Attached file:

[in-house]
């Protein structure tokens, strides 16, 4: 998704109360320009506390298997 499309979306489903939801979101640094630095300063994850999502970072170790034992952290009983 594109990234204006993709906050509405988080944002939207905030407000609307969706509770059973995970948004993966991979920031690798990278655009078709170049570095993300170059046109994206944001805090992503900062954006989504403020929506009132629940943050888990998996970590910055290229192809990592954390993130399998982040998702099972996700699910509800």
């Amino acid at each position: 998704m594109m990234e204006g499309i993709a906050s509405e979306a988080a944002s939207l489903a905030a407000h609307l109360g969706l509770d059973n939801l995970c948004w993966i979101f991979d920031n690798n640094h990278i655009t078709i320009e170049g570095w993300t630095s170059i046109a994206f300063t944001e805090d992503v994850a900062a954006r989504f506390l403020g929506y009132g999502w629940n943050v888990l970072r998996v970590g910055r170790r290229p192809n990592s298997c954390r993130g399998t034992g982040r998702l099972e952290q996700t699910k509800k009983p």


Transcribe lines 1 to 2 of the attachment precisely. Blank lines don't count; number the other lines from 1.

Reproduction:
[in-house]
């Protein structure tokens, strides 16, 4: 998704109360320009506390298997 499309979306489903939801979101640094630095300063994850999502970072170790034992952290009983 594109990234204006993709906050509405988080944002939207905030407000609307969706509770059973995970948004993966991979920031690798990278655009078709170049570095993300170059046109994206944001805090992503900062954006989504403020929506009132629940943050888990998996970590910055290229192809990592954390993130399998982040998702099972996700699910509800």